<TextBlock Text="Border Content"/>
</Border>

Now the Border is in the upper left corner:

image

It’s really hugging the edge there. We can give it some space using the Margin property:

<Border Margin="10,10,10,10" HorizontalAlignment="Left" VerticalAlignment="Top" Background="Cyan">

And now it looks like this:

image

The Border’s Margin is set to “10,10,10,10”. These numbers represent the Left, Top, Right, and Bottom margins respectively. Note that this is a different order than margins in HTML where the order is Top, Right, Bottom, Left. We can also represent Margin as two numbers or a single number. In the case of two numbers, the Left and Right are set to the first number specified, and the Top and Bottom to the second number. If only one number is specified then all margins are set to this value. So we can change the Margin we specified above to this:

<Border Margin="10" HorizontalAlignment="Left" VerticalAlignment="Top" Background="Cyan">

If we move the Margin to the TextBlock instead of the Border, we get a slightly different look:

image

Now the background of the Border goes all the way to the edge, but the text is in the same position it was when the Margin was on the Border. There is another way to achieve this same result. We can set the Padding property on the Border:

<Border Padding="10" HorizontalAlignment="Left" VerticalAlignment="Top" Background="Cyan">

Padding is available only on some controls, where Margin is available everywhere. With Padding, it has the same effect as putting a Margin around the content contained within the Border.

Let’s consider one more type of alignment, and that is text alignment. Let’s let the Border stretch to fill the control again, and set the TextAlignment property of the TextBlock:

<Border Padding="10" Background="Cyan">
    <TextBlock TextAlignment="Center" Text="Border Content"/>
</Border>

And we get something that looks like this:

image

Now we can get a very similar effect by setting the Border or the TextBlock to HorizontalAlignment=”Center” but there is a subtle but important difference. What happens when text is too big to fit in the available space horizontally? Change the Border and TextBlock to this:

<Border Padding="10" Background="Cyan">
    <TextBlock Text="This is a very long piece of text that won't fit on the page. Are you still reading this?"/>
</Border>

Running this and shrinking down the window as small as it will go, it looks like this:

image

Notice how the text gets cut off. That’s because text wrapping on the TextBlock is off by default. We can easily fix this:

<TextBlock TextWrapping="Wrap" Text="This is a very long piece of text that won't fit on the page. Are you still reading this?"/>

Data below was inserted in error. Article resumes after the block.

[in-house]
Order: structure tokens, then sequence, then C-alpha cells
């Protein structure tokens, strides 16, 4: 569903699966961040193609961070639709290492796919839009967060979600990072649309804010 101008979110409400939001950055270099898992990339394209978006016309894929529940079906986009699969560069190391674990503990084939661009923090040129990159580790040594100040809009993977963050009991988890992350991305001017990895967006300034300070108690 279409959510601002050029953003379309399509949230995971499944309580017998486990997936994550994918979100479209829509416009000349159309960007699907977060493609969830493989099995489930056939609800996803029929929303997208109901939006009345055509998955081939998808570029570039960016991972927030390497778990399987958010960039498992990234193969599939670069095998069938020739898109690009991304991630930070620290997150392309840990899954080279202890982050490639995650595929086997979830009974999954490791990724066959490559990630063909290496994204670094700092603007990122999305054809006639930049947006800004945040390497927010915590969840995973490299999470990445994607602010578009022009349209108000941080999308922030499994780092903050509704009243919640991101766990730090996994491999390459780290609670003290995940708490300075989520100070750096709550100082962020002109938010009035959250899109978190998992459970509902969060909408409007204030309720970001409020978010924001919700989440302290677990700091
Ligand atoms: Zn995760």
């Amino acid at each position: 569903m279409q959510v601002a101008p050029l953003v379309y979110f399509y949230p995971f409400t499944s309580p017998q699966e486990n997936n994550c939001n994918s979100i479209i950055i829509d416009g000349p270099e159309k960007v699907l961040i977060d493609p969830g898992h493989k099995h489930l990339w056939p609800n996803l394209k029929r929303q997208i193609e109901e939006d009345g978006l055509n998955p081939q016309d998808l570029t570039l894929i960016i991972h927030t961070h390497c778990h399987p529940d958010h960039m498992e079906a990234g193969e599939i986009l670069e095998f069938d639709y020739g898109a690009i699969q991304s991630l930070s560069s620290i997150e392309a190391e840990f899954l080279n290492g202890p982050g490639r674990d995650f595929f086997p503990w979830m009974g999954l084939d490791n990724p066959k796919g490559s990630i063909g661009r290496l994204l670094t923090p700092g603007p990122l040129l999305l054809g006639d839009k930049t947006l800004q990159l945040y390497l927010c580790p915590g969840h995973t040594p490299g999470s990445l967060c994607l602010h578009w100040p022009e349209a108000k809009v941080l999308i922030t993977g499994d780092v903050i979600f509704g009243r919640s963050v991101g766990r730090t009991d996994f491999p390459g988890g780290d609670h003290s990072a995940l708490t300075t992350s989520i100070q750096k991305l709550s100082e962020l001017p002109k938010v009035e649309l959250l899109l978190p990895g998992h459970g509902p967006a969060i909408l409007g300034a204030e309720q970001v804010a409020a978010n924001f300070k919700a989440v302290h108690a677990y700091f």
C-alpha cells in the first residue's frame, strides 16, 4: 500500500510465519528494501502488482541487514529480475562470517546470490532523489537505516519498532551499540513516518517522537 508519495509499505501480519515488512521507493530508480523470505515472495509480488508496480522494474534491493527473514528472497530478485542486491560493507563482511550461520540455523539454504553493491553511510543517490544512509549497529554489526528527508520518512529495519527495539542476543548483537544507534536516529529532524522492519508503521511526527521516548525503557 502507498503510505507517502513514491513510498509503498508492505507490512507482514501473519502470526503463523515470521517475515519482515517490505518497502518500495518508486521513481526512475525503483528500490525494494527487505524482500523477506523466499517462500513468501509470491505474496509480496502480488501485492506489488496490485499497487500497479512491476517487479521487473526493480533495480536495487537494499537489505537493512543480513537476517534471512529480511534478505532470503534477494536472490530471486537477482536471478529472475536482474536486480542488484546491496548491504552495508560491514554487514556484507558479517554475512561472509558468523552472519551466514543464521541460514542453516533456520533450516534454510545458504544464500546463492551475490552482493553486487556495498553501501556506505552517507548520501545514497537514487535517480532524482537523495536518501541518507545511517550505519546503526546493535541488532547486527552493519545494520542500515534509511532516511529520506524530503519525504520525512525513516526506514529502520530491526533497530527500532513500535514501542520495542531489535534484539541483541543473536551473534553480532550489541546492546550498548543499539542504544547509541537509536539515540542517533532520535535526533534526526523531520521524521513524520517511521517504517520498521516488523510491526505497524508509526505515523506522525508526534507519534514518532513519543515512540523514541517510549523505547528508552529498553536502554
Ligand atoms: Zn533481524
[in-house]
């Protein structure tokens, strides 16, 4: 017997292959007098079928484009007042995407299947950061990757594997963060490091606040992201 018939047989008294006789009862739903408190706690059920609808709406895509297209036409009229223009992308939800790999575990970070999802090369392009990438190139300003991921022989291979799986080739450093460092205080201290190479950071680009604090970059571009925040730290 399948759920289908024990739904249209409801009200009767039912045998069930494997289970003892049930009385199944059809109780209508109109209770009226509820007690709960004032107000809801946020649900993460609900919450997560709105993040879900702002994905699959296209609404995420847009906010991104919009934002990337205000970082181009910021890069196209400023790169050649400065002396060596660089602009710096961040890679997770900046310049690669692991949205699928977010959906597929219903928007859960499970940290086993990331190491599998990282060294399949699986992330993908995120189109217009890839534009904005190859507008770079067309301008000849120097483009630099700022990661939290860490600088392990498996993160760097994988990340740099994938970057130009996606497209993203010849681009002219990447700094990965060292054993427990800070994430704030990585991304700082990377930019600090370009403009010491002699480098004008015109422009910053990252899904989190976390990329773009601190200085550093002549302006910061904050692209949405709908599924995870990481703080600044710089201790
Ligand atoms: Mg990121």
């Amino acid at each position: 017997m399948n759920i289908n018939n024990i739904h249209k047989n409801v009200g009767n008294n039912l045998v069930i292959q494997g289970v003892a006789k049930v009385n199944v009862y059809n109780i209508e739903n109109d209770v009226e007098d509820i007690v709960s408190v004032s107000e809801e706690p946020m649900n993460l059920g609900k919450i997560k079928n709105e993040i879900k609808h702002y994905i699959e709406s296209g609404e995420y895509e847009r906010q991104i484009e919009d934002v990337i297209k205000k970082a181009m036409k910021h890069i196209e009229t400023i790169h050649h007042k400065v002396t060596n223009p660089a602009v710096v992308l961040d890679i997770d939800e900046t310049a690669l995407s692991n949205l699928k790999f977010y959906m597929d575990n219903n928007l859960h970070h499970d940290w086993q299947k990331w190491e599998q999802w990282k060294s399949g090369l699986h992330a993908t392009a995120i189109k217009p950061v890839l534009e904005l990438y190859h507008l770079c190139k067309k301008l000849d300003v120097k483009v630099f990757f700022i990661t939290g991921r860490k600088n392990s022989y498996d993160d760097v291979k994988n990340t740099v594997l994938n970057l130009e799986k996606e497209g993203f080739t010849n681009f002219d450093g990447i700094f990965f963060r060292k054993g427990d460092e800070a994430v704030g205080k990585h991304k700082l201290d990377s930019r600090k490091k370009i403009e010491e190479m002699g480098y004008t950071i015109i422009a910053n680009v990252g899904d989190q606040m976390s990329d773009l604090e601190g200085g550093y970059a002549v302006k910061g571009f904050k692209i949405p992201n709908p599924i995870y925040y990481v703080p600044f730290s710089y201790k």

Now the app wraps the text:

image

No matter how we try, and whatever HorizontalAlignments we use, the second line will always be left justified. However if we set TextAlignment to “Center” then both lines will be centered:

image

XAML 101: Grid Sizing

Source code for this sample on GitHub: https://github.com/billreiss/xamlnative/tree/master/Xaml101/004_GridSizing

In the last post we looked at Dependency Properties and a special version of those called Attached Properties. Some of the importance of these will become clearer later, but for now just treat them like you would any other property. Let’s see what other properties we can use on the powerful and flexible Grid control and its children for positioning.

In our “Hello World” app, in MainPage.xaml, we had a Grid with a couple of RowDefinitions and two TextBlocks. Let’s change things up a little to make it easier to see what is going on. Change the MainPage.xaml Grid to look like this:

    <Grid Background="{ThemeResource ApplicationPageBackgroundThemeBrush}">
        <Grid.RowDefinitions>
            <RowDefinition/>
            <RowDefinition/>
            <RowDefinition/>
            <RowDefinition/>
        </Grid.RowDefinitions>
        <Grid Background="Yellow">
            <TextBlock Text="Row 0"/>
        </Grid>
        <Grid Grid.Row="1" Background="LightBlue">
            <TextBlock Text="Row 1"/>
        </Grid>
        <Grid Grid.Row="2" Background="Orange">
            <TextBlock Text="Row 2"/>
        </Grid>
        <Grid Grid.Row="3" Background="Green">
            <TextBlock Text="Row 3"/>
        </Grid>
    </Grid>

Now our Grid has 4 nested Grids inside it, and each one is in a different row, and each has a TextBlock inside it. We can nest as many Grids and other controls inside each other as we want to get the layout we desire. By setting the Background property on each of these it is easy to see the space they take up. It looks like this:
image

So we can see that these rows each take up one quarter of the available space on the page. There are 3 different types of sizing for rows (and columns) in a grid. The default is “Star” sizing, which is what we see here. A little more about that later in this post. The next sizing type is “Auto” and we can see what this does by changing the Grid.RowDefinitions as follows:

<Grid.RowDefinitions>